Suvela Chapel is situated in Suvela on the Helsinki suburb. A parish center is a finalist for the Finlandia Prize, the country's highest architectural honor and provides an intense statement of OOPEAA's design approach: careful understanding of context, of purpose, and of construction-along with a keen sense of traditional Finnish typologies-intertwine to inform elegant design decisions.
Suvela is a rapidly growing district in the Helsinki municipality of Espoo, 9 miles west of the city center. While Espoo contains Tapiola, the quintessential "city in the forest" of ambitious post-World War II planning efforts, Suvela's peripheral architectural and urban character is more prosaic: mainly six- to eight-story housing blocks, constructed of blandly colored prefabricated-concrete panels, spaced judiciously amid the wooded terrain. Socially, the area reflects the increasing multiculturalism of Finland's capital region, with roughly one-third of its inhabitants being of foreign descent. By 2010, the growth led the parish to consider building a new church.
The Coutyard Typology
The ordering of program into a visible U-plan type here is triply site-specific. It produces a definite boundary that addresses the activity and noise of the street corner and park; an enclosed courtyard for general entrance from the parking lots and for community gathering in good weather; and, lastly, a recognizable "head to tail" sequence in the plan, where the larger volume of the worship hall is accorded civic presence on the public corner, and the smaller-scaled program elements-offices, meeting rooms, classrooms, and service areas-are tightly arrayed as the enclosing limbs of the courtyard. The courtyard organization also establishes an outer layer of public rooms and offices, sheathed in vertical copper panels and punctuated by window apertures specific to each room and orientation, with inflected expanses of wood panels inset by entrances. An inner layer of spaces for entrance, circulation, and meeting forms a territory known as an aula in Finnish.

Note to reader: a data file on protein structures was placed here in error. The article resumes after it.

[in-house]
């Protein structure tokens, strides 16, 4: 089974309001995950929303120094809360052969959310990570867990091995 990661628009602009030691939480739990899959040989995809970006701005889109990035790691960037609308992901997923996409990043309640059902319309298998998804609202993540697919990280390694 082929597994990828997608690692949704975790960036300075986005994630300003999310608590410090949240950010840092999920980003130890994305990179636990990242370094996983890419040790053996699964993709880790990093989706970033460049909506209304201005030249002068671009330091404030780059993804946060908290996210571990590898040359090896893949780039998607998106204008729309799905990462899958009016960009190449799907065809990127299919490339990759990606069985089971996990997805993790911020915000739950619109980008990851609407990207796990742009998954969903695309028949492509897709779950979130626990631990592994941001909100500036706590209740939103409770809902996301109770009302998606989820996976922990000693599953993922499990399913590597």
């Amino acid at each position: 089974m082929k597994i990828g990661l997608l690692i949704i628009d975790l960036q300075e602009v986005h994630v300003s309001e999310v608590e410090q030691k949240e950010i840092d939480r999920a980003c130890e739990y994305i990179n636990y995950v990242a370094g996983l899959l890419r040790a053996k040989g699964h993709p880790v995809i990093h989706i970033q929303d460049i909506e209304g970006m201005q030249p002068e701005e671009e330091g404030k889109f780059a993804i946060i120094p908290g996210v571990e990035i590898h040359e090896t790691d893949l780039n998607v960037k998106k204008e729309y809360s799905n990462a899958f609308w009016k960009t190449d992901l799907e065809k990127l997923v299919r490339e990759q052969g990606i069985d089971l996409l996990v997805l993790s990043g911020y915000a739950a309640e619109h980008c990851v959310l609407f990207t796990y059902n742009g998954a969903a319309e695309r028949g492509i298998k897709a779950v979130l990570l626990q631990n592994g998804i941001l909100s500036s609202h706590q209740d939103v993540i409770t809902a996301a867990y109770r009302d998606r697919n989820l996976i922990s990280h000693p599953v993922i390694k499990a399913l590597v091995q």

If the courtyard plan responds on several levels to the context, so does the design, with its parallel sectional qualities of volumetric variation, controlled scale, and admission of daylight, all attentive to the surroundings and ambitions of a project with both religious and civic significance, and their technical requirements. Rising above the courtyard, the dramatically pitched-roof forms of the worship hall and children's learning center possess both sculptural and symbolic character, but their angled volumes also enclose the air-handling units and frame skylights that draw and direct natural light into these spaces.
OOPEAA's multiple commissions demonstrate a strong commitment to building well in the harsh Finnish climate, with distinct material quality, and within budgetary and other constraints. Copper was selected for its long, maintenance-free lifespan and its ability to clad an entire exterior, both walls and roof. The hybrid framing structure combines reinforced-concrete bearing walls and steel framing elements, mounted with extensive wood trusswork undergirding the roof forms. The three-dimensional variations of copper panels resulted from a digital analysis of the building's surfaces, correlated to the maximum dimensions of standard copper sheeting. The eventual green patina over the untreated surface is seen by the architect as a desirable sign of age.
A similarly unifying palette was used on the interior, where surfaces are covered in spruce-slatted panels. In the worship hall, beyond the warmth and tactility of the spruce wall and ceiling, is a wealth of detail: softly rounded oak door handles in brass fittings, fritted glass wall panels inscribed with biblical verses in multiple languages, and custom chairs fabricated with the designer Mikko Paakkanen in keeping with a Nordic tradition. The layered glass screen wall behind the altar and baptismal font, vibrantly striated by the color spectrum, is the work of artist Hannu Konola.